“Trump’s comment followed an equally jaw-droppingly callous statement by Wisconsin Senator and Senate Homeland Security Committee Chairman Ron Johnson a week earlier.”
“We don’t shut down our economy because tens of thousands of people die on the highways,” told the Milwaukee Journal Sentinel on March 18 in a discussion about the impact of coronavirus on the national economy. “It’s a risk we accept so we can move about.”
We have to own cars, so the total of 6000 pedestrian deaths, and a total of 40,000 deaths by car last year is a built-in consequence. REALLY!?!! If this was drug related, or disease, or other epidemic we would be outraged! This rant is brought to you as a response to people complaining about the “dangers” of electric scooters recently introduced in Asbury Park. FOCUS on the REAL PROBLEM. #toomanycars #slowthecars Scooters and bikes in Asbury Park are alternatives to cars, and we need to keep open minds to save lives, and to protect health and the environment. Asbury Park is poised to be a city that truly gets it right.
If anything else—a disease, terrorists, gun-wielding crazies—killed as many Americans as cars do, we’d regard it as a national emergency. Especially if the death rate had grown by 50 percent in less than a decade. But as new data from the Governor’s Highway Safety Association (via Streetsblog) show, that’s exactly what’s happened with the pedestrian death toll in the U.S. In the nine years from 2009 to 2018, pedestrian deaths increased 51 percent from 4,109 to 6,227.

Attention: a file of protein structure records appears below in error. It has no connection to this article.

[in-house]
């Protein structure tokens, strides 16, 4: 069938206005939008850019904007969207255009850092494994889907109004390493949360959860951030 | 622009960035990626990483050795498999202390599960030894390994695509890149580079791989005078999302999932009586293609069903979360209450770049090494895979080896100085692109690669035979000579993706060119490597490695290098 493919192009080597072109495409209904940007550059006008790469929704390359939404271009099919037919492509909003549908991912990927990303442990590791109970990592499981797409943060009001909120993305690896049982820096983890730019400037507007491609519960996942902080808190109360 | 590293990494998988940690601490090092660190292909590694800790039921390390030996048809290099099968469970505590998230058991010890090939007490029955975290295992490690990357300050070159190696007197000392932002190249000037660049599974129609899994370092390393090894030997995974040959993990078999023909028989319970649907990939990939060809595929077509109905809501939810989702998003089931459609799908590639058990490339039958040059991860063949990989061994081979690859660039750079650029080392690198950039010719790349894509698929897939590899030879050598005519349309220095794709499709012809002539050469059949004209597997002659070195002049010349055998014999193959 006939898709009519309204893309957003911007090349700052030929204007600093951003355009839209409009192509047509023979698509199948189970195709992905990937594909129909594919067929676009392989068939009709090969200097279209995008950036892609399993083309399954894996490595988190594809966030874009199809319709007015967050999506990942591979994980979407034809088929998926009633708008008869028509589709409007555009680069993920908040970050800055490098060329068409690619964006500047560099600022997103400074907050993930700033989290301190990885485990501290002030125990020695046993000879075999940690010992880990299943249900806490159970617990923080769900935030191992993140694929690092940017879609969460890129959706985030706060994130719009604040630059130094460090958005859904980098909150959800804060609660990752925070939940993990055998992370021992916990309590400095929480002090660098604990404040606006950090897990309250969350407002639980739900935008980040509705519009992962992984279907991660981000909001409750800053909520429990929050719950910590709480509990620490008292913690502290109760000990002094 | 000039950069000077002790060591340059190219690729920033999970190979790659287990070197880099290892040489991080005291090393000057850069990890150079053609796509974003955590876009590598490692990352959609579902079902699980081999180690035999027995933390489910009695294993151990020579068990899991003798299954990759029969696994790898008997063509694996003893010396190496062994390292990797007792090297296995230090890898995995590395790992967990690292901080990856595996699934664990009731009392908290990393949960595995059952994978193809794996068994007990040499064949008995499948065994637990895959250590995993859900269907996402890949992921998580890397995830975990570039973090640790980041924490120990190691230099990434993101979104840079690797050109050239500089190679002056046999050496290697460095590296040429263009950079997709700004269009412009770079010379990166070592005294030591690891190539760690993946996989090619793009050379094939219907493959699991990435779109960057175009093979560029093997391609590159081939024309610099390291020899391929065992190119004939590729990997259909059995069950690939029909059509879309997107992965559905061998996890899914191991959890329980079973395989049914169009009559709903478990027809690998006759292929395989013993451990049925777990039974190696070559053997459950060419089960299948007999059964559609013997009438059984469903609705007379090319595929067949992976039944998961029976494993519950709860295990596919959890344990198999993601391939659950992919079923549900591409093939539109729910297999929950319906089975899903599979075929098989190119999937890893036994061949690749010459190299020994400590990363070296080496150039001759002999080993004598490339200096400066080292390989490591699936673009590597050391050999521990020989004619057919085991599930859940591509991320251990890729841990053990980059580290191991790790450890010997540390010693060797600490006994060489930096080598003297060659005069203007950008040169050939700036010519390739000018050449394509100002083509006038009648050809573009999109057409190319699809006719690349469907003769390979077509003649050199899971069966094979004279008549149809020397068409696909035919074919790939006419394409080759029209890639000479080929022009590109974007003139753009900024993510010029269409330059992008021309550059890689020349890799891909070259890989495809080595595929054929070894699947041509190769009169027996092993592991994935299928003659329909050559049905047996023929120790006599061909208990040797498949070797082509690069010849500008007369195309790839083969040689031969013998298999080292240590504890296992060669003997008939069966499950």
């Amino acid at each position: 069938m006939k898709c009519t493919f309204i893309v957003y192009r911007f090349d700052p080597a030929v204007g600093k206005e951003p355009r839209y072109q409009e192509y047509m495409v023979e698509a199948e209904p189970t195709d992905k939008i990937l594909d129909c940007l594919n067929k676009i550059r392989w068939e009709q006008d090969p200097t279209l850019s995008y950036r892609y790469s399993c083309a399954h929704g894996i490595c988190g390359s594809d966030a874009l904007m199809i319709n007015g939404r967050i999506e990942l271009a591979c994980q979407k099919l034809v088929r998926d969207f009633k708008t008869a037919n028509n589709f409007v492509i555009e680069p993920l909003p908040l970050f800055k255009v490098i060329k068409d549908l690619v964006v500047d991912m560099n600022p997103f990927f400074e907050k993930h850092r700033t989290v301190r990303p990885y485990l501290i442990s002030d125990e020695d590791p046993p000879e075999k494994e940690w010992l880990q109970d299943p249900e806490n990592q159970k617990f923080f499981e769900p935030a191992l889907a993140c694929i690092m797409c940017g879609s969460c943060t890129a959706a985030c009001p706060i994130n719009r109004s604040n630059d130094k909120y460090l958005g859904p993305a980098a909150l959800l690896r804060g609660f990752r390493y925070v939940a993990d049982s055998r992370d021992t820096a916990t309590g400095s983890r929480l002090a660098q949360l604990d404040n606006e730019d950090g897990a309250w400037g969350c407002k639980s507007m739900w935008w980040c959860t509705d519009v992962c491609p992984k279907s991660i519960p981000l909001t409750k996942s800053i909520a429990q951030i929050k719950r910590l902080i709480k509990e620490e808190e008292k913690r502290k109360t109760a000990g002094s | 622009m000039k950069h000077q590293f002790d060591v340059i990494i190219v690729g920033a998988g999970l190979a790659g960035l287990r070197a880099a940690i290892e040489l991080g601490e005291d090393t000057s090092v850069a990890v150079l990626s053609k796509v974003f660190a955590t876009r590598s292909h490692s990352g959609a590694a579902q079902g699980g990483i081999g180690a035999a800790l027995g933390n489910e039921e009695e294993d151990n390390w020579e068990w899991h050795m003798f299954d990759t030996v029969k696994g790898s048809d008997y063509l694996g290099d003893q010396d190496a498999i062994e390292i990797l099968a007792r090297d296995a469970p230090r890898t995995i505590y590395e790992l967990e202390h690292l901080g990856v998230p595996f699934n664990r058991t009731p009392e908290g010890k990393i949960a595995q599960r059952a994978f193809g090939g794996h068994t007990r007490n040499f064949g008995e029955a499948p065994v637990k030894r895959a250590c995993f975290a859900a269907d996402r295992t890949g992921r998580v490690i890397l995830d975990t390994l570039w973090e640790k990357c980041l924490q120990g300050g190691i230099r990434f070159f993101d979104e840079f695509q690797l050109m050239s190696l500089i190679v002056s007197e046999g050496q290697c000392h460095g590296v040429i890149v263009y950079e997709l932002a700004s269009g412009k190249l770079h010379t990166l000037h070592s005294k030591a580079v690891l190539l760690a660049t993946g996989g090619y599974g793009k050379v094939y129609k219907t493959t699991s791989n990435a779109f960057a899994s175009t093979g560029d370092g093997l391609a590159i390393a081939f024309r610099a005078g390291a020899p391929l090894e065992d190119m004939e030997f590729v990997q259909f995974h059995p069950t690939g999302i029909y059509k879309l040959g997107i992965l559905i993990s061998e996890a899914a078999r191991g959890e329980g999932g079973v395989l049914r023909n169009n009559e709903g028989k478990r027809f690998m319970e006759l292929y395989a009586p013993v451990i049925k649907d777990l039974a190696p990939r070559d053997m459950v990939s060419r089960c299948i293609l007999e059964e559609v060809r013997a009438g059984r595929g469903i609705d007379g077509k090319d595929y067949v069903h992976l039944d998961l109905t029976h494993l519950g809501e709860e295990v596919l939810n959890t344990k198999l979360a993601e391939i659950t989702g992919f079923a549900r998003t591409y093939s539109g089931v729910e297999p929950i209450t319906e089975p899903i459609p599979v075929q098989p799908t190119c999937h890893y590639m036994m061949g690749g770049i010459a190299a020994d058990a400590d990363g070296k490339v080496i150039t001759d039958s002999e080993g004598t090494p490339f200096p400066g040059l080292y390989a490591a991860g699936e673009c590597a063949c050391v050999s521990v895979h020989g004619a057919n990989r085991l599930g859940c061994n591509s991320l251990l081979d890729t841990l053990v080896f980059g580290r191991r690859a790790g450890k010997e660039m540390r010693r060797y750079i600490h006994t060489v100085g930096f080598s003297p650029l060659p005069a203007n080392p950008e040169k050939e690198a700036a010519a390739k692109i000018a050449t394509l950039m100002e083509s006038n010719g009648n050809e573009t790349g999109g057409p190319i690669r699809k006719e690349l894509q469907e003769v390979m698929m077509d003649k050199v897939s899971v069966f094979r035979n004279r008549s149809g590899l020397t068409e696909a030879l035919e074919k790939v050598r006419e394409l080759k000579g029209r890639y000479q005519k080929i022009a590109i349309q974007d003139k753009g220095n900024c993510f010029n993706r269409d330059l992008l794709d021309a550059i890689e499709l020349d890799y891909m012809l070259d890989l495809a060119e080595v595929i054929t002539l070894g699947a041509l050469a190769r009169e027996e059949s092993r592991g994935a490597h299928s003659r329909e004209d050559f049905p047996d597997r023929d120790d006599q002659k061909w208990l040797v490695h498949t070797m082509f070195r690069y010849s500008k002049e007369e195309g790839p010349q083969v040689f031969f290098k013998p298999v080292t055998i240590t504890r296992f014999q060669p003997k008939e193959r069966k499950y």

As driving remains as a top mode of transportation in the U.S., pedestrians are increasingly at risk of injury and death — What are we doing about it? Will Asbury Park experience “bikelash” for additional bike lanes, complaints from drivers for possible slower, calmed traffic? Or will residents and visitors realize that Asbury Park is becoming a model of a city that builds infrastructure to save lives, and improve quality of life for everyone…?
A new report from Smart Growth America found there were 12,057 pedestrian deaths in 2016 and 2017 combined (6,080 and 5,977 deaths, respectively), the two highest totals on record since 1990.
The threat has been rising since a low of 4,109 deaths in 2009, a more than 35% increase. Over the past decade, pedestrian fatalities have happened at a rate of 13 per day, according to the report, which drew data from the federal Fatality Analysis Reporting System.
As new mobility options like shared bikes and scooters expand in cities, advocates warn that not enough is being done to design roads that can accommodate the full variety of travelers, leaving sidewalks and bike lanes crowded.
That’s especially pronounced in low-income and minority neighborhoods, which traditionally see less infrastructure investment. African Americans and American Indians were more likely to be at risk as pedestrians. Charles Brown, a researcher at Rutgers University’s Alan M. Voorhees Transportation Center, said that reflects the higher share of minority residents who have to walk to work, even in neighborhoods with “a lack of sidewalks and overall connectivity” and a “lack of complete streets.”